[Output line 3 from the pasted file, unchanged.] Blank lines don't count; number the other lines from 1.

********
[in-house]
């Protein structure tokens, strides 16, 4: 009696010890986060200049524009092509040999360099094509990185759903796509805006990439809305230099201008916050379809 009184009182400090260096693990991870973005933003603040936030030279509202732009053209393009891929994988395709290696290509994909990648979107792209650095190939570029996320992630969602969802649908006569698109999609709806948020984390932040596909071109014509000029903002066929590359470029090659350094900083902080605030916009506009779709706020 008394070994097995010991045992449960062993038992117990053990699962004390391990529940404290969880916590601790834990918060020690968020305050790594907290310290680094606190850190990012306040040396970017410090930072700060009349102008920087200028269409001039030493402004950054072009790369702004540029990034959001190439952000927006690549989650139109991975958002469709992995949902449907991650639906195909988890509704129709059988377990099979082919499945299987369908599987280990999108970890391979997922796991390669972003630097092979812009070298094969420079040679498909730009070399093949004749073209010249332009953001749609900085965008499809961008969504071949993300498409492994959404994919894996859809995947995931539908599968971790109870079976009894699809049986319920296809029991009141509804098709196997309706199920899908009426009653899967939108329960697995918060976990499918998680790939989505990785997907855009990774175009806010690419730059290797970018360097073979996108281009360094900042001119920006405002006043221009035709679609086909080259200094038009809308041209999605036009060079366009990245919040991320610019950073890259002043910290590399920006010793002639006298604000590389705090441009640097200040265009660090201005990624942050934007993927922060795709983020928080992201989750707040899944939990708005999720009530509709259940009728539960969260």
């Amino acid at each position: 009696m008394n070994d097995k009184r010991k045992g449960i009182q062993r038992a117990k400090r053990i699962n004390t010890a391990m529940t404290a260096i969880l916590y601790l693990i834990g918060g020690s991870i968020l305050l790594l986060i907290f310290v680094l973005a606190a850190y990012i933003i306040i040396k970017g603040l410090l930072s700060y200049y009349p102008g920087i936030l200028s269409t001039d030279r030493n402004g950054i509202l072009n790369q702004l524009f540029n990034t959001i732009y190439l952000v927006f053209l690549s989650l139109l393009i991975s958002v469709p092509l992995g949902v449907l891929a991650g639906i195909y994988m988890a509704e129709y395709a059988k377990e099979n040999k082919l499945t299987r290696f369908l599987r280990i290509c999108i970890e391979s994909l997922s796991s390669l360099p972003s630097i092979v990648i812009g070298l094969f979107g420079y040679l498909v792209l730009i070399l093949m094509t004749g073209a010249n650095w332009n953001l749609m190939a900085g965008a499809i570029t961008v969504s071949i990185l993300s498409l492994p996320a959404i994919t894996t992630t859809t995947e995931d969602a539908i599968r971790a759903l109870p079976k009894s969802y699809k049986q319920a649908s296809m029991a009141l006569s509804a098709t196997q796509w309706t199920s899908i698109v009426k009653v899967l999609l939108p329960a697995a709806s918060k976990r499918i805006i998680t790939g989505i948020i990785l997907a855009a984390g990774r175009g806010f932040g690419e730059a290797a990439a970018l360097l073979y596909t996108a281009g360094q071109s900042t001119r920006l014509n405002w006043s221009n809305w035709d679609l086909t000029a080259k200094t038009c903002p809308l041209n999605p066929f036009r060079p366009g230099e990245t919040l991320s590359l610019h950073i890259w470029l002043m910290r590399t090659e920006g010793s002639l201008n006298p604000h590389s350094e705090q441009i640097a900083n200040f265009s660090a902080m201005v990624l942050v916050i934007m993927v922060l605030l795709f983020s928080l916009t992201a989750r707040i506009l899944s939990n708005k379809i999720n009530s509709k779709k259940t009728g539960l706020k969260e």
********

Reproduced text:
């Amino acid at each position: 009696m008394n070994d097995k009184r010991k045992g449960i009182q062993r038992a117990k400090r053990i699962n004390t010890a391990m529940t404290a260096i969880l916590y601790l693990i834990g918060g020690s991870i968020l305050l790594l986060i907290f310290v680094l973005a606190a850190y990012i933003i306040i040396k970017g603040l410090l930072s700060y200049y009349p102008g920087i936030l200028s269409t001039d030279r030493n402004g950054i509202l072009n790369q702004l524009f540029n990034t959001i732009y190439l952000v927006f053209l690549s989650l139109l393009i991975s958002v469709p092509l992995g949902v449907l891929a991650g639906i195909y994988m988890a509704e129709y395709a059988k377990e099979n040999k082919l499945t299987r290696f369908l599987r280990i290509c999108i970890e391979s994909l997922s796991s390669l360099p972003s630097i092979v990648i812009g070298l094969f979107g420079y040679l498909v792209l730009i070399l093949m094509t004749g073209a010249n650095w332009n953001l749609m190939a900085g965008a499809i570029t961008v969504s071949i990185l993300s498409l492994p996320a959404i994919t894996t992630t859809t995947e995931d969602a539908i599968r971790a759903l109870p079976k009894s969802y699809k049986q319920a649908s296809m029991a009141l006569s509804a098709t196997q796509w309706t199920s899908i698109v009426k009653v899967l999609l939108p329960a697995a709806s918060k976990r499918i805006i998680t790939g989505i948020i990785l997907a855009a984390g990774r175009g806010f932040g690419e730059a290797a990439a970018l360097l073979y596909t996108a281009g360094q071109s900042t001119r920006l014509n405002w006043s221009n809305w035709d679609l086909t000029a080259k200094t038009c903002p809308l041209n999605p066929f036009r060079p366009g230099e990245t919040l991320s590359l610019h950073i890259w470029l002043m910290r590399t090659e920006g010793s002639l201008n006298p604000h590389s350094e705090q441009i640097a900083n200040f265009s660090a902080m201005v990624l942050v916050i934007m993927v922060l605030l795709f983020s928080l916009t992201a989750r707040i506009l899944s939990n708005k379809i999720n009530s509709k779709k259940t009728g539960l706020k969260e």